By Matt Masich, LAW WEEK COLORADO
DENVER — Tim Masters served nearly a decade in prison before his conviction for the 1987 slaying of Peggy Hettrick in Fort Collins was overturned thanks to DNA evidence. The prosecutors in his 1999 murder trial are now district judges standing for retention in November, and Masters, along with two of his former defense lawyers and a former investigator in the case, are the primary monetary backers of the campaign to oust them.
Masters gave $2,000 on Aug. 23 to the Committee for Judicial Justice, the committee that’s urging voters not to retain Larimer County district judges Jolene Blair and Terry Gilmore.
Also on Aug. 23, Troy Krenning, a longtime proponent of Masters’ innocence who was a Fort Collins police detective the time of the investigation of Hettrick’s murder, gave $1,000 to Judicial Justice. Krenning is now an attorney and a member of Judical Justice’s board of directors.
Attorney Maria Liu of Greeley firm Collins Liu & Lyons, who worked for five years to free Masters, gave $2,000 to Judicial Justice on Sept. 7. That same day, Erik Fischer, who was one of Masters’ two defense attorneys at his 1999 trial, gave the campaign $500.
These four contributors combined to give $5,500 out of the total $5,606 that Judicial Justice had raised as of Sept. 15, according to filings with the Colorado Secretary of State’s office.
“I just don’t think they should be retained based on what I know of the case,” Fischer told Law Week Colorado. He’s not affiliated with Judicial Justice, but made a contribution when the group asked.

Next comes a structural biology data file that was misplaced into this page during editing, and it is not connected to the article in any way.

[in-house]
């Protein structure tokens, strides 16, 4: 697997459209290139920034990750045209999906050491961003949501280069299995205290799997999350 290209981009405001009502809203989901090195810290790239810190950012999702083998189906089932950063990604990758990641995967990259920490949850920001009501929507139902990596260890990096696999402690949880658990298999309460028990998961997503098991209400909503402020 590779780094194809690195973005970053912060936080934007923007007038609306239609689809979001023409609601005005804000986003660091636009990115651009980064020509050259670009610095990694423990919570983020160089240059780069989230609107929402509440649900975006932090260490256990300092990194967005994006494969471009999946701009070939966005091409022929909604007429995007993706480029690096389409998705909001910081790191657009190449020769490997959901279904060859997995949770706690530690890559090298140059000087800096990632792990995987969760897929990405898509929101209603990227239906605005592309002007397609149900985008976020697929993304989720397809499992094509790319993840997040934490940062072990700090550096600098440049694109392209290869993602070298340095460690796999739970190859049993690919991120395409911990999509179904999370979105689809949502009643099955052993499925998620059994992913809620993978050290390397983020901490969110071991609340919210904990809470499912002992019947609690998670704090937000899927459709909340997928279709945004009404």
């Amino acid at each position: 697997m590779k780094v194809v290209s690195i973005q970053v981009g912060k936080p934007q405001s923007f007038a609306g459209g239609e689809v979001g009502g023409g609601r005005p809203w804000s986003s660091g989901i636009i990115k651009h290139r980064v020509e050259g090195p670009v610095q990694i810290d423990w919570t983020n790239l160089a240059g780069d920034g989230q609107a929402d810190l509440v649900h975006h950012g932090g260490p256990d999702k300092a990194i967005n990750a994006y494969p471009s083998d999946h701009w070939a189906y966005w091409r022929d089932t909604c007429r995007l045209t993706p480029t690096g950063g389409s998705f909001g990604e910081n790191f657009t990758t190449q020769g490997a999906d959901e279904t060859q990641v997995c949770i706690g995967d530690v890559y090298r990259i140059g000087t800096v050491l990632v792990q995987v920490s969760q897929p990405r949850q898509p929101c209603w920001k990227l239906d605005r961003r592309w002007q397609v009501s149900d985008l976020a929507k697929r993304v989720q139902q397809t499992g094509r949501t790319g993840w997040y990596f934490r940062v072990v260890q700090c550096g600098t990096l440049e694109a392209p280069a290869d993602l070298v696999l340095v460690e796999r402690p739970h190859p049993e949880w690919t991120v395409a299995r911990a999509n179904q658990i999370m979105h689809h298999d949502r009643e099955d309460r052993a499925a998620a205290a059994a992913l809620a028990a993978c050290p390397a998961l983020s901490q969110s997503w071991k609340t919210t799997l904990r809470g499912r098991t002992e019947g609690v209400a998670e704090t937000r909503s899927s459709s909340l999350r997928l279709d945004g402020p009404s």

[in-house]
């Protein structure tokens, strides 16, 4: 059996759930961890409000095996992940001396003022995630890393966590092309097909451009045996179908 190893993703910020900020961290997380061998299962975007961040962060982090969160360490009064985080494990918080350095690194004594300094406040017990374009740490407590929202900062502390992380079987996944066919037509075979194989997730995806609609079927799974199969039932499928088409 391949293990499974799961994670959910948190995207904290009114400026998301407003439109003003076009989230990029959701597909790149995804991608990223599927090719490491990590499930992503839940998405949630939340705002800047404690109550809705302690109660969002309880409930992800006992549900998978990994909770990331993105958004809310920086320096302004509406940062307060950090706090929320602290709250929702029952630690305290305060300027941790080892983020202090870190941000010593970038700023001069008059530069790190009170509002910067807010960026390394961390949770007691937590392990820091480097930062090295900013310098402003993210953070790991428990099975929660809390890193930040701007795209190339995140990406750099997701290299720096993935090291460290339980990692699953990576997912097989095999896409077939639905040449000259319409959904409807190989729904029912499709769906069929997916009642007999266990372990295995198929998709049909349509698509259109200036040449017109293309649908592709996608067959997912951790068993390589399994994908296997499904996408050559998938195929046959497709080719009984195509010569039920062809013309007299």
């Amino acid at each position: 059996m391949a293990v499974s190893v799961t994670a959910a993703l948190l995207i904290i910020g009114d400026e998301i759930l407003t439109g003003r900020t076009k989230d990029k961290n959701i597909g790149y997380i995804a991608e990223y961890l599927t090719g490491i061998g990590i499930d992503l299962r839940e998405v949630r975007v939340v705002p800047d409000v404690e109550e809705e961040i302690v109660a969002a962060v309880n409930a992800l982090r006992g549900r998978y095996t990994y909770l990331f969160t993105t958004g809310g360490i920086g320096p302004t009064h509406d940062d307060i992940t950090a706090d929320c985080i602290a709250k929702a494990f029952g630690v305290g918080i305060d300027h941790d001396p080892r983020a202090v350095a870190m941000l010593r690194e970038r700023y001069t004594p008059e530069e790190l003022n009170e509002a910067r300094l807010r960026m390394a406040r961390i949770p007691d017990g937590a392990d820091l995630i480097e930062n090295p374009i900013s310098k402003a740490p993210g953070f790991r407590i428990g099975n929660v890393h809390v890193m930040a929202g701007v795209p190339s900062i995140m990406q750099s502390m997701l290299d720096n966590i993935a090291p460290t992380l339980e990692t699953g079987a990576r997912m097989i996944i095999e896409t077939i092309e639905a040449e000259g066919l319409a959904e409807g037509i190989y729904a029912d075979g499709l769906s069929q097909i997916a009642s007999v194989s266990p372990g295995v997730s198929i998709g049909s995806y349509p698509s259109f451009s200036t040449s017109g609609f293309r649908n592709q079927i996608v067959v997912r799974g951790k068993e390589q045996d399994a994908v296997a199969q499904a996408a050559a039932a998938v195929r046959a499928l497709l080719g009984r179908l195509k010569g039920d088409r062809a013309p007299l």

“At some level, before all this happened, I would say that I liked both judges,” Fischer said. “But I think that at a different level, having been a former prosecutor and now a criminal defense attorney, I think we would be better served by having them continue to serve in a different capacity than as judges.”
On Aug. 3, Blair and Gilmore were unanimously recommended for retention by the Larimer County Judicial Performance Evaluation Commission. The commission acknowledged the concerns over the Masters case, including the public censure both judges received from the state Supreme Court’s presiding disciplinary judge for failing to ensure Masters’ defense counsel received potentially helpful evidence, but stated that “the community is well served” by the judges continued presence on the bench.
Judicial Justice formed around the time of Masters’ release from prison in January 2008, but didn’t officially register as a 527 political organization until Aug. 20. The registered agent for the group is Sandy Lemberg.
Liu has been in touch with the group for several years, Lemberg said, and wanted to contribute money for billboards urging a “do not retain” vote for Blair and Gilmore. Judicial Justice has purchased space on at least one billboard north of Fort Collins for the month of October, and may buy more. It has also created a number of yard signs and bumper stickers.
“We are generally very well received,” Lemberg said. “People like what we’re doing. People are behind us.”
Judicial Justice will hold an event next week outside Fort Collins police Det. Jim Broderick’s next court appearance. Broderick, the lead investigator of Hettrick’s murder, was indicted for perjury related to the Masters case.
Masters, who was freed after DNA evidence pointed to other suspects, settled lawsuits with the city of Fort Collins and Larimer County this year for a combined $10 million.
New DNA evidence was recently found in the still-unsolved murder, announced state Attorney General John Suthers this month. It could provide more information on suspects.